• While crashes were frustrating, they didn’t prevent me from finishing the game, and here, I’m armed with the TAQ-56, as well as a plate carrier: the mission has shifted to MacTavish’s perspective, and it’s a straight-up firefight to the base’s headquarters, where Graves is located. While stealth elements are fun, in a first person shooter, it feels best when one is allowed to go loud and simply fire on anything that isn’t friendly and moves. Shadow Company’s operators are more dangerous than the Al Qatala fighters and Los Almas enforces, but with a full loadout, they’re easily dispatched.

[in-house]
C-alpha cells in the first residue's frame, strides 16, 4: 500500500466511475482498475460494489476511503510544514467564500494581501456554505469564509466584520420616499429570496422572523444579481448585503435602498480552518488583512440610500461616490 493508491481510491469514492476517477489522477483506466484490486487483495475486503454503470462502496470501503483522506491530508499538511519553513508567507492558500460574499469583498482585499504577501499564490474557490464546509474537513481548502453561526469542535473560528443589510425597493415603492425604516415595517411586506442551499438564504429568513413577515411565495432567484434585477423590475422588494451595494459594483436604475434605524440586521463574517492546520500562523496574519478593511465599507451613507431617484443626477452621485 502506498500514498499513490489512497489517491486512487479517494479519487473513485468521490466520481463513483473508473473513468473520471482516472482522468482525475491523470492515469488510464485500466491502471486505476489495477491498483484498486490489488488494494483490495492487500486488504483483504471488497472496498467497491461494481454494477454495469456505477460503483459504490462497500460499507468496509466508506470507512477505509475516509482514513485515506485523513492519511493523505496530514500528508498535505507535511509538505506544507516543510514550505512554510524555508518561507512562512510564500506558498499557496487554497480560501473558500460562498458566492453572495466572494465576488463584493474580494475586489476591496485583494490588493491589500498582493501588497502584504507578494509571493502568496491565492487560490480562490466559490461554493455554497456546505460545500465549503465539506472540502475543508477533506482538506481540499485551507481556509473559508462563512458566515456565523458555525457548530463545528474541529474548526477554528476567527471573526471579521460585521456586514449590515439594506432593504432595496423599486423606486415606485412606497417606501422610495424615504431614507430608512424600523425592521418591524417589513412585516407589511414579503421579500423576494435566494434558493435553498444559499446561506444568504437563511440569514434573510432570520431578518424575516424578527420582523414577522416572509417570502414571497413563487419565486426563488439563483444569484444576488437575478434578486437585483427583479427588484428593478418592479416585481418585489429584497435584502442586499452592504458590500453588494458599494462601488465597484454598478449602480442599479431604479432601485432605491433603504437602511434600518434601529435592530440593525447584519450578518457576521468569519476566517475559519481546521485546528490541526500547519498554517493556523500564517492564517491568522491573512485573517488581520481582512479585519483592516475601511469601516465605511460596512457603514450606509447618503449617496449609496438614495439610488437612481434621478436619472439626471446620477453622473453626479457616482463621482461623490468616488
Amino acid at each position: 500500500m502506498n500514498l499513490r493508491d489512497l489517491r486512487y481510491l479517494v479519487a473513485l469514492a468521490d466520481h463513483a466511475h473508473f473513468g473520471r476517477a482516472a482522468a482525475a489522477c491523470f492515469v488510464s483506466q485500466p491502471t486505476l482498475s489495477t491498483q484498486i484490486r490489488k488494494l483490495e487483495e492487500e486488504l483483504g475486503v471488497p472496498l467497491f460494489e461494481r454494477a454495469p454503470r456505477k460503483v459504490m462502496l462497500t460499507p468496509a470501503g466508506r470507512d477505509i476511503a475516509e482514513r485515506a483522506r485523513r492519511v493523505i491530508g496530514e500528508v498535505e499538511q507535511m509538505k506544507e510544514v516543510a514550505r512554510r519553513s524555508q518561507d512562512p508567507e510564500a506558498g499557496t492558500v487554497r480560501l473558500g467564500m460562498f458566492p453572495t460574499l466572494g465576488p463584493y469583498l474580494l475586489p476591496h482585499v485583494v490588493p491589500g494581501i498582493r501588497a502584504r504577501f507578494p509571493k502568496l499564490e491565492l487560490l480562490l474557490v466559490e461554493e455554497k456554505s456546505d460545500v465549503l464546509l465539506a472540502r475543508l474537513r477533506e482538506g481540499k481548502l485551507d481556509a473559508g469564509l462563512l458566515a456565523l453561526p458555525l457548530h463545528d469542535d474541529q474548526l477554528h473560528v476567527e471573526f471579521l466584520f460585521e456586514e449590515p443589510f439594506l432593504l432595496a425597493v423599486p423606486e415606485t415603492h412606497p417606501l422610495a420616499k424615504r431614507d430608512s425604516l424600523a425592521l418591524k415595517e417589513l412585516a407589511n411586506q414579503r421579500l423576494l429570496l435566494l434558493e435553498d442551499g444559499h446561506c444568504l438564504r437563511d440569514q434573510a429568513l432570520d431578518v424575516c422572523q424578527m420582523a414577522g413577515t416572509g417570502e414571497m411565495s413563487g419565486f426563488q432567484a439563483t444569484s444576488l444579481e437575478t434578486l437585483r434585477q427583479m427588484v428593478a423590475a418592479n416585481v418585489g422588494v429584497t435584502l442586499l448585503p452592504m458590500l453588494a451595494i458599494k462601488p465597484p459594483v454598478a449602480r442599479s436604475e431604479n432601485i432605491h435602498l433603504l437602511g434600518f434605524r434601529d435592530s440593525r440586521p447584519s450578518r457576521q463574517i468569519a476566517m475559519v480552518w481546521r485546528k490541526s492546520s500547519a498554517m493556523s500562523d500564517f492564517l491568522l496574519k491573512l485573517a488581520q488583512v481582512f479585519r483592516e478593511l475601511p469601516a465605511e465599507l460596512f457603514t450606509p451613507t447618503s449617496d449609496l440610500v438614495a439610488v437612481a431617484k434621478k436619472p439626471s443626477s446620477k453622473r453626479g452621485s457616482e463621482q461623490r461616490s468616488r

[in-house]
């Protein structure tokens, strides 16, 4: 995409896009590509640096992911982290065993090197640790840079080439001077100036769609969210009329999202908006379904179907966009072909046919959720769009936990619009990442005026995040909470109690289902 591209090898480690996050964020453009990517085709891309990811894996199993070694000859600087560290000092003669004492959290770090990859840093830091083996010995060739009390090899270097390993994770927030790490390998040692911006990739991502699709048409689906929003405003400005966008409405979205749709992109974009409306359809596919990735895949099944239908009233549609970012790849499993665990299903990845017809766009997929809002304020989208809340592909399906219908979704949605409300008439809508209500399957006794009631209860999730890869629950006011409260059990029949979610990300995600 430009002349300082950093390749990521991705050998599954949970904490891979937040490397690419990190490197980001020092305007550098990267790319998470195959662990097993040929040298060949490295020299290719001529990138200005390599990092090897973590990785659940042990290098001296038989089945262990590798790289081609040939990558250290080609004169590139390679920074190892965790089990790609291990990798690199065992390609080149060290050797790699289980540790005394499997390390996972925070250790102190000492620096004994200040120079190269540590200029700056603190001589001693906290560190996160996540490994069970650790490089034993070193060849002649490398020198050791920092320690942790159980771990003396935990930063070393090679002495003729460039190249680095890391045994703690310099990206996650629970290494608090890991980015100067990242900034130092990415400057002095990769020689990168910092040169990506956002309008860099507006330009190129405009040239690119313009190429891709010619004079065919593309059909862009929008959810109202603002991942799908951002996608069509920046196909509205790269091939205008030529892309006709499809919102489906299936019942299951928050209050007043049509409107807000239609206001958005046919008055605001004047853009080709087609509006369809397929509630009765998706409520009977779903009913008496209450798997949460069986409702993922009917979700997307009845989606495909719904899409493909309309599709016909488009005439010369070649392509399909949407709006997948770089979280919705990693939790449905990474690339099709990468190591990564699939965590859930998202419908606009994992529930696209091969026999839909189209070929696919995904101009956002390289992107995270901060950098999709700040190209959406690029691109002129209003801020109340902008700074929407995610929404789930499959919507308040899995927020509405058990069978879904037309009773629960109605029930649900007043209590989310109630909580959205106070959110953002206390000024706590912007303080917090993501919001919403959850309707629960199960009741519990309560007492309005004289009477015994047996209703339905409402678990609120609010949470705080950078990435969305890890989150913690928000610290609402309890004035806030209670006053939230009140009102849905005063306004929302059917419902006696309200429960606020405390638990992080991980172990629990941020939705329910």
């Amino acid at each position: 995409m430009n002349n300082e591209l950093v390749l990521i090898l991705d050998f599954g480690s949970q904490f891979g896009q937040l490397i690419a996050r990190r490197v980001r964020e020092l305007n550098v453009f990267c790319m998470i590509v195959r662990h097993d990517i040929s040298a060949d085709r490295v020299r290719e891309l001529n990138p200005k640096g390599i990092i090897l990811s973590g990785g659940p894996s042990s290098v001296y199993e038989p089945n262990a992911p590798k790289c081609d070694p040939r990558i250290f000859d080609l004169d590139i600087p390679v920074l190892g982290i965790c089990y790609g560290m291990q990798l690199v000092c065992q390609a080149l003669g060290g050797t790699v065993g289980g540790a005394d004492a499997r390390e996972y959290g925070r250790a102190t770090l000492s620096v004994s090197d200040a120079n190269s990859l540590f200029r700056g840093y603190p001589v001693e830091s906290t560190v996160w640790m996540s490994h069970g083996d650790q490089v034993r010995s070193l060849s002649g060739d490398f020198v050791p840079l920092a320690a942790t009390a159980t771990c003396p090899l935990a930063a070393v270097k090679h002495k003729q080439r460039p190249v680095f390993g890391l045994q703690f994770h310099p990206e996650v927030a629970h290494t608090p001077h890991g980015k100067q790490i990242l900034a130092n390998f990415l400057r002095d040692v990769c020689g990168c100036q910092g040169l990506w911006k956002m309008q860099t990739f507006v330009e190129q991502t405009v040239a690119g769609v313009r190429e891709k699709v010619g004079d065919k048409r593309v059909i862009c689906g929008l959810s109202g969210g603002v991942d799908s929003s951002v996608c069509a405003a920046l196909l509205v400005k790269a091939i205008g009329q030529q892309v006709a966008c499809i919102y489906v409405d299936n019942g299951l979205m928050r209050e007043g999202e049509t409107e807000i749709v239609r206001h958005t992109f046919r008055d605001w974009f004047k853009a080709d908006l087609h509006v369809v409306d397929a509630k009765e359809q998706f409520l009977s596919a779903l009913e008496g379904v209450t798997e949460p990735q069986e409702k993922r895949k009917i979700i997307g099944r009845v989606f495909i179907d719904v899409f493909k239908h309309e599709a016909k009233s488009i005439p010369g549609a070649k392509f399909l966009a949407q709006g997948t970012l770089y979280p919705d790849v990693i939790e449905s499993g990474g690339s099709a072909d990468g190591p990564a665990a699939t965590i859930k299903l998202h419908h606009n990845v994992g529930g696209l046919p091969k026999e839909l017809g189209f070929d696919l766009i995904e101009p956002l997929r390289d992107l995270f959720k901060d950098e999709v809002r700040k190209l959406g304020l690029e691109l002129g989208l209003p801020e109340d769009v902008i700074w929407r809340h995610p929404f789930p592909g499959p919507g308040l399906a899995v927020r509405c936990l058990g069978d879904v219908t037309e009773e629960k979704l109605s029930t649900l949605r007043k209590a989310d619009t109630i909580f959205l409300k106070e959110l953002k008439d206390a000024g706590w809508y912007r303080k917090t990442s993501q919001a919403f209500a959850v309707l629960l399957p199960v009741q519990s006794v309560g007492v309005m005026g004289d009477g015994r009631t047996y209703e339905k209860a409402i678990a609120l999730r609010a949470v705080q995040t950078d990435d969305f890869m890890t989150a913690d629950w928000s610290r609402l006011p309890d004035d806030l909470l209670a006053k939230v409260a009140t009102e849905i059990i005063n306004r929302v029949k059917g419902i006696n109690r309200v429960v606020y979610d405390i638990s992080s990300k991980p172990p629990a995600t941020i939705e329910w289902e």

• To mix things up, I ended up sneaking into a tower and pulled a MCPR-300 bolt-action rifle, where I used its .338 magnum rounds to devastate armoured Shadow Company operators at range. This weapon is the earliest bolt-action rifle players have access to in the multiplayer, but despite being a starter gun, players have reported that, with the right attachments, the MCPR-300 is a fantastic weapon for a variety of situations, from the close-quarters frenzy of more traditional modes, to Warzone II. I have yet to try any of Modern Warfare II‘s weapons in a multiplayer environment, but in the campaign, everything feels smooth and responsive.